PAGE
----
The LLRC’s work should be seen in the context of other similar commissions established over the years. Since 1977, Sri Lanka’s default response to international criticism of its human rights record has been to establish national commissions of inquiry or other ad hoc bodies to investigation human rights violations—some 14 commissions have been set up over the years. The work of these commissions has been tainted by political interference and mainly served to exonerate government security forces. Even in the rare cases where investigations have been thorough and identified the perpetrators, the authorities have failed to act on commission recommendations to set up a meaningful accountability process. With the exception of a handful of low level prosecutions of security forces, the perpetrators are still at large and victims have seen no redress. The last such commission established under the aegis of the International Independent Group of Eminent Persons (IIGEP) had a wide mandate but even they in the end terminated their work citing lack of political will on the part of the government to take any action on their findings or recommendations.

The complete absence of any credible criminal investigations and prosecutions, even in cases with abundant evidence, such as the video of summary executions aired on British television station Channel Four, demonstrates that the Sri Lankan government has failed to meet its obligations under international law. Information posted on the website of the Ministry of Defense implicates the 53rd Division of the Sri Lankan army in these executions. And yet, there has been no credible investigation. Incredibly, the government repeatedly has dismissed the footage as fabricated[9]despite several independent UN expert reports finding it authentic.

Current human rights situation in Sri Lanka

The human rights situation remains bleak in Sri Lanka, despite the end of the war. Severe restrictions on free expression remain; people are unable to express views opposing that of the government. This year, there have been several incidents of independent journalists and editors severely beaten up or threatened. Gnanasundaram Kuhanathan, editor of a Jaffna-based newspaper, was beaten with iron bars by a group of unidentified youths in late July. He was severely injured and required hospitalization. In July, a team of Radio Netherlands journalists were harassed by police and later robbed and attacked at gunpoint by a gang in a white van, a notorious symbol of terror in Sri Lanka. Lal Wickrematunge, chairman of the Sunday Leader and brother of Lasantha Wickrematunge (who was gunned down in 2009), received a phone call from President Rajapaksa in response to an article on high-level corruption in which the president allegedly said, “You are writing lies, outrageous lies! You can attack me politically, but if you attack me personally, I will know how to attack you personally too.”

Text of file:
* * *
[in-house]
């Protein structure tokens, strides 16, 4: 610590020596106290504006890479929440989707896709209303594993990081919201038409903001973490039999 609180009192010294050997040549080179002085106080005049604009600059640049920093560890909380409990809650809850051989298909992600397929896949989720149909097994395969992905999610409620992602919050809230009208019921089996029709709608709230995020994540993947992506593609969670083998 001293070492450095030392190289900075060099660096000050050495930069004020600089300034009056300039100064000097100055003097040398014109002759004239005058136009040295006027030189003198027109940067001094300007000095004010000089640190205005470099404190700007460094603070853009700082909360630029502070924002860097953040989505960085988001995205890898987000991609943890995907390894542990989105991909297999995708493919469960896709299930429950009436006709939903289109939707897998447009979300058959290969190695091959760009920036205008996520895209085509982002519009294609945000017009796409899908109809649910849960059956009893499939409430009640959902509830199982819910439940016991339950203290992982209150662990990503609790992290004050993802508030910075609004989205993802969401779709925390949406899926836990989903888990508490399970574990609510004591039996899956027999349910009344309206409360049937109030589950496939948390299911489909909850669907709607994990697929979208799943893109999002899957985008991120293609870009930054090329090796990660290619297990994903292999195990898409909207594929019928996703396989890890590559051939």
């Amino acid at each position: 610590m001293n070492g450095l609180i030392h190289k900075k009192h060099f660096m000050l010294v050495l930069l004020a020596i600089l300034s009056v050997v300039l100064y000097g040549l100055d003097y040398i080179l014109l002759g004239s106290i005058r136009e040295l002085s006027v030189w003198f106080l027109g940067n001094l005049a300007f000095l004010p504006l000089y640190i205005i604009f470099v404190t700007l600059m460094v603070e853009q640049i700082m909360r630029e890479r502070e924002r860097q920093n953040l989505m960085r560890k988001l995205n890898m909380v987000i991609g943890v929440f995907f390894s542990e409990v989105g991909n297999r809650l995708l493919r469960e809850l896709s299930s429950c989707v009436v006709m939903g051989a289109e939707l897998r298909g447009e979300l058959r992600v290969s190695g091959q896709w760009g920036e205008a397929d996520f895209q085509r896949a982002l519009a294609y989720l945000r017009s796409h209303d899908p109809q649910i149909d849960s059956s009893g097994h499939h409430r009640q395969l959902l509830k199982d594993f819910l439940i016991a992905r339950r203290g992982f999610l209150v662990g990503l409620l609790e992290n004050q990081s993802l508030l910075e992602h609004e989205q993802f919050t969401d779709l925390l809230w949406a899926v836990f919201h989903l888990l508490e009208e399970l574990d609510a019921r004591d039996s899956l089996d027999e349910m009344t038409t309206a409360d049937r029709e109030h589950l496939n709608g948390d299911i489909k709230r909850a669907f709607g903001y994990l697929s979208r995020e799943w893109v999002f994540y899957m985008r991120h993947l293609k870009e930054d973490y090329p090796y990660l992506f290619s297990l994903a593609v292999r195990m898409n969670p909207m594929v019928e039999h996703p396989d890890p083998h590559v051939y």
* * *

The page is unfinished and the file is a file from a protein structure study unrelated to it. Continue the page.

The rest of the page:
There have been no further developments regarding the killing of Lasantha Wickrematunge or the disappearance of Prageeth Ekneligoda, a contributor to Lanka e-news, who has been missing since January 24, 2010.

There has been no progress in the cases of enforced disappearances or killings of journalists that have occurred in previous years. In June, members and supporters of a political party, the Tamil National Alliance (TNA), campaigning ahead of local elections in Jaffna in June, were attacked by army personnel wielding rods, batons, and sticks.

Constitutional amendments passed in 2010 expanded the president’s powers and reduced the independence of institutions such as the judiciary, National Human Rights Commission, and the Elections Commission. Since the war ended, the government has centralized power in Colombo, with no devolution of power to the regions and little autonomy for the north. This undermines any potential reconciliation efforts. Although the government has engaged in talks with the TNA, there has been little progress on the crucial issue of power-sharing or devolution.

The armed forces continue to have police powers, and there is a strong military presence in the north. The government says that international human rights groups cannot enter the country. While most of the internally displaced persons have left the detention camps, there still hasn’t been a permanent durable solution for those who come from the areas where the final stages of fighting occurred–people still can’t return there.

Over 1,000 people who renounced support for the LTTE remain detained in so-called “rehabilitation” centers. And several thousand suspected LTTE members are being held under the lapsed emergency regulations. They have not been tried, despite being held for more than two years. While emergency regulations in Sri Lanka lapsed at the end of August, strict counter-terrorism laws remain in place allowing for up to 18 months’ preventive detention without charge.[10]